$25K Currency Seizure at Philadelphia International Airport

This is the second such story from Philadephia about Russian’s and the Philadelphia airport, the first one I commented on here. CBP releases this news with my emphasis in bold:

Philadelphia – Failing to truthfully declare items to U.S. Customs and Border Protection (CBP) officers and agriculture specialists at Philadelphia International Airport proved to be expensive lessons for several travelers during a busy weekend.

CBP officers seized $25,720 from a Russian citizen Friday, and assessed a mitigated $1,000 penalty to a U.S. citizen Sunday who each violated federal currency reporting requirements, [ . . . . ]

“The events of this weekend represent just a simple snapshot into what U.S. Customs and Border Protection employees do at our nation’s 330 ports of entry every day to ensure respect for established U.S. laws, and to protect our citizens, our economy and our nation,” said Paul Nardella, acting CBP port director for the area port of Philadelphia. “The one thing that we ask is for travelers be honest with us and truthfully declare what they are bringing to the U.S.”

The Russian man first reported that he possessed $9,000 during a routine inspection Friday. He then amended that amount to $19,000 after CBP officers advised him that currency reporting requirement also covered personal and travelers checks. CBP officers then discovered a total of $27,448 during a baggage examination. The currency consisted of $17,220 in U.S. dollars, $250 in Australian dollars (equivalent to $228 USD) and a $10,000 personal check. CBP officers seized $15,720 in U.S. dollars and the check, and released the remainder to the traveler for humanitarian purposes. Officers also advised the traveler the process for petitioning for his currency, and then released him to continue his visit.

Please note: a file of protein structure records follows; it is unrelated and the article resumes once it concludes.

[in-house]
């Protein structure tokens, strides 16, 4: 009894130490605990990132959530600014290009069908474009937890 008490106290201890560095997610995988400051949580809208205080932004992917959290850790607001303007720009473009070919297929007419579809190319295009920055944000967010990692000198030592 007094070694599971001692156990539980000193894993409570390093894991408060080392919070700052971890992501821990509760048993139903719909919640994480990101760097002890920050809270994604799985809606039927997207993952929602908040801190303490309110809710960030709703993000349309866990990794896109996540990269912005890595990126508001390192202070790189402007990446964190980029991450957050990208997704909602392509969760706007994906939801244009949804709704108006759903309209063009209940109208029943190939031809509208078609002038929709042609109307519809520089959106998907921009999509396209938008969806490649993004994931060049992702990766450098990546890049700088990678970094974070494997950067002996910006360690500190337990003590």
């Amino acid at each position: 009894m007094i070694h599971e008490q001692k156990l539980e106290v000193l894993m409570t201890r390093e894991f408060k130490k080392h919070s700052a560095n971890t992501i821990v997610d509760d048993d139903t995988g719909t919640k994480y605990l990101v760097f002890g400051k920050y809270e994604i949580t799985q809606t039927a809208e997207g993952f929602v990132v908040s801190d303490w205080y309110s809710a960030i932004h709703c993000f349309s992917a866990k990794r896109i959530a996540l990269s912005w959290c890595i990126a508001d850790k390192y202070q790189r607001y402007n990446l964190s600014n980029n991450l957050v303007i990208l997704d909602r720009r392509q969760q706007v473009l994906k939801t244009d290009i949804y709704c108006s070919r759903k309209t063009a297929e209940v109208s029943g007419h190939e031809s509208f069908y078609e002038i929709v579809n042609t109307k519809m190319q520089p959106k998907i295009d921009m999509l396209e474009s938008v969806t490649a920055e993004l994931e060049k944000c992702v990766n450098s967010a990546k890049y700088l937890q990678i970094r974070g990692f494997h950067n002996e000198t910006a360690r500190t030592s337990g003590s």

CBP officers assessed the mitigated $1,000 penalty Sunday after they discovered $17,579.43 in U.S. dollars and equivalent foreign currency during a baggage inspection. The U.S. man initially reported $4,000 in U.S. dollars and $4000 in Euros.

There is no limit to how much currency that travelers can bring into, or take out of the United States. However, travelers are required to report amounts of $10,000 or more in U.S. dollars, equivalent foreign currency, or other monetary instruments.

[ . . . ]

CBP routinely conducts inspection operations on arriving and departing international passengers and cargo, and searches for terrorist weapons, illicit narcotics, unreported currency, counterfeit merchandise, and prohibited agriculture and other products.


Do not decide how to respond to a CAFRA Notice without first consulting an attorney. Any mistake or error in judgment you make can cost you dearly. The Petition process is a legal process. The petition itself is and should always be a legal document, no different than in any other legal proceeding, that contains detailed factual narrative, what led to the seizure, a review of the relevant law, regulations and Custom’s own guidelines concerning the criteria for remission. When the facts allow for it, our Petition will always include a strong argument for return of the money in full, or even when there is a valid basis for the currency seizure, a strong argument for the money to be returned upon payment of a fine in the smallest amount of money possible, rather than forfeiture of all your money.


If you have had currency seized and are contemplating what to do next, please make use of the other information I make available on this website or call my office at (734) 855-4999 or e-mail us through our contact page. We are able to assist with currency seizures around the country, including Chicago, Atlanta, New York, Los Angeles, Orlando and many other places, and not just locally in Detroit.

Read about responding to a customs currency seizure.